Encrypting your Pillar data is recommended because it contains your most valuable information like passwords and keys used in your infrastructure. Pillar data is held by the Salt master and only send through an encrypted bus to Minions when used in a state file. Using Pillar makes sure that sensitive information is only available on the servers that need access. The weak spot here is the Salt master and all other places where your Pillar sls files are stored in plain text. You may for example use GitHub or another external code hosting service.
Encrypting your Pillar data can be done with GPG. This means that you encrypt the values with a public GPG key. This single public key is used by all the developers within your organization to encrypt sensitive information. The private key is only available on the Salt master (not the Minions!). Without the private key the encrypted data can not be decrypted.
I assume that you are already running a Salt master and one or more Minions. We are first going to create a GPG key pair and than use it to encrypt some Pillar data.
Generate the key pair.
Create a directory named gpgkeys in the SaltStack configuration directory. Make sure nobody else has access to this folder and create the key pair.
mkdir -p /etc/salt/gpgkeys chmod 0700 /etc/salt/gpgkeys gpg --gen-key --homedir /etc/salt/gpgkeys
Export the public key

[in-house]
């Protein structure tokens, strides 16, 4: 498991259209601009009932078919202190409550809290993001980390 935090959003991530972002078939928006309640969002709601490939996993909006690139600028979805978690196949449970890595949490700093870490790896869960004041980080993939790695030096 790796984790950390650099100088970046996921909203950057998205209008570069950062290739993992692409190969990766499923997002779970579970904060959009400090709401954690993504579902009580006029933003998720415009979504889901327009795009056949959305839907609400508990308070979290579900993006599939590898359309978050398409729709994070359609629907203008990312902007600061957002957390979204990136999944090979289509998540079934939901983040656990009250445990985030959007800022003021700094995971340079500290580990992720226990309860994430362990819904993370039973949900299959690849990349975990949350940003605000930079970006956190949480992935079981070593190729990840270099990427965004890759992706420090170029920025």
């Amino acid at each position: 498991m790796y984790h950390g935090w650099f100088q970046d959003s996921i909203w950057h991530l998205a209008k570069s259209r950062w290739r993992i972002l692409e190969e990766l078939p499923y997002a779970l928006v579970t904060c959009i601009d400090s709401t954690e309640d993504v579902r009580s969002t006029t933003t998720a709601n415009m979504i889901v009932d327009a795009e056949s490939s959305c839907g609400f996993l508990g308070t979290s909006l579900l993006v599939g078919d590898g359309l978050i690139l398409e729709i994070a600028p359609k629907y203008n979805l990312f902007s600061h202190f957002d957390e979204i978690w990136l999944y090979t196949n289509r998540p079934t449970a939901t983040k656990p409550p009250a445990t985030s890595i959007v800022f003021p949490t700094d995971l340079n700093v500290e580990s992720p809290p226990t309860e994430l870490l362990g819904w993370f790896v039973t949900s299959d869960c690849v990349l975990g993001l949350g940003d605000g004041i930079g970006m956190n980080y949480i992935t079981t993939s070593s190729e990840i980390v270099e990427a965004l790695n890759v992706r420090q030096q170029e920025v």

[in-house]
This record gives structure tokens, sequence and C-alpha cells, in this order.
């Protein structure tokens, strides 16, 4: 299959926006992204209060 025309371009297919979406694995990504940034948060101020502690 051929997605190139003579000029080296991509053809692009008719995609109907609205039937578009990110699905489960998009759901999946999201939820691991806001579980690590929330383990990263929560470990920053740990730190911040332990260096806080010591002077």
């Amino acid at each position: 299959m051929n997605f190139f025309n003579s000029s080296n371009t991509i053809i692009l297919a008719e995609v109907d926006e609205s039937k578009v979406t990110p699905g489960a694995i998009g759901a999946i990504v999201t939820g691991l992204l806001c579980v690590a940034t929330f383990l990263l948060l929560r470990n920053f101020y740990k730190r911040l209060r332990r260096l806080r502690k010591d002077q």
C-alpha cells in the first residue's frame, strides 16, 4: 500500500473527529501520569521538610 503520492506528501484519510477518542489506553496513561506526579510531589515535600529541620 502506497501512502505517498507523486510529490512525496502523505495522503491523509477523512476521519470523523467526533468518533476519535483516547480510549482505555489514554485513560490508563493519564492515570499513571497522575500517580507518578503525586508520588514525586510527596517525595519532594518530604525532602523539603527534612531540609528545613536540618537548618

Export the public key and import it in your development environment.
I normally place the public key in the Salt configuration so if I switch my workplace or someone else is working on the project, he/she can use it as well.
gpg --export -a "salt-gpg" > salt-gpg-pub.key gpg --import salt-gpg-pub.key
Start encrypting values
Encrypt values with the gpg command. Encrypting a complete file is possible as well. We can use it to encrypt SSL certificates for example.
echo -n "secret-value" | gpg --armor --batch --trust-model always --encrypt -r salt-master-gpg
cat << EOF | gpg --armor --batch --trust-model always --encrypt -r salt-gpg
Using encrypted values in Pillar
You can use the PGP messages in your Pillar files like bellow. Be sure to start with “#!yaml|gpg” and add a space and a vertical bar after every key name. Indenting is important as with all other files.
#!yaml|gpg secret-key: | -----BEGIN PGP MESSAGE----- Version: GnuPG v1 hQEMA6PfZaXaBkAuAQf/Sswb3Jmxal8BMzVWz3IsJsNlEWJ3SPApzb9LZMOW HaT6sVk9X3G6zGtUoWI6V/F/Rj9I6r3cUJhpNNBJAaZU/D45K0ERzT0pKaes OYCXtRzVRlmVUGkAbpnHxBEHO/OKU7Ps4i5tiqMPLbHS26lB1j7l7S+v+kQr kK6LUM6bo0r3FiLy0R5SjitbPw1/nFjhK/CB3wfCYoNqi4WJy3cRubBqvXgM zPA6lcZTHgU5XcCDw0iJzrrCVeJlIUsXH9hVdu6RmLUMk8gUj6tBAvY0hEhO pz/sI+3LL+Ag8G6ON/v7b0VRvtp2/lGU5MV2eYnuXNJHARhyN4/NFzdEZH1L uSw0VZdEDvlJJxzii5vStc66q1bItQ7zJ9vmNETvcvJ2H1+PdLB4yfegg6Az yUIeKEiNWpc= =GGPi -----END PGP MESSAGE----- secret-key-2: | -----BEGIN PGP MESSAGE----- ...
A standard configured Salt master refreshes the Pillar data ones a minute. If you don’t have so much time, you can manually refresh it with:
salt '*' saltutil.refresh_pillar
Now requesting a Pillar item on the Salt master will show you the decrypted value.
gijs@Carbon:~$ sudo salt test-minion pillar.item secret-key test-minion: secret-value
I recommend to only encrypt sensitive data and to make sure that this data is replaceable. A users public SSH key does not have to be encrypted while your MySQL root password needs encryption. If you make sure that the values can be replaced easily. There is no need to backup you private key (and it’s extra secure 🙂 ). If the machine running your Salt master crashes you can generate a new GPG key pair and values.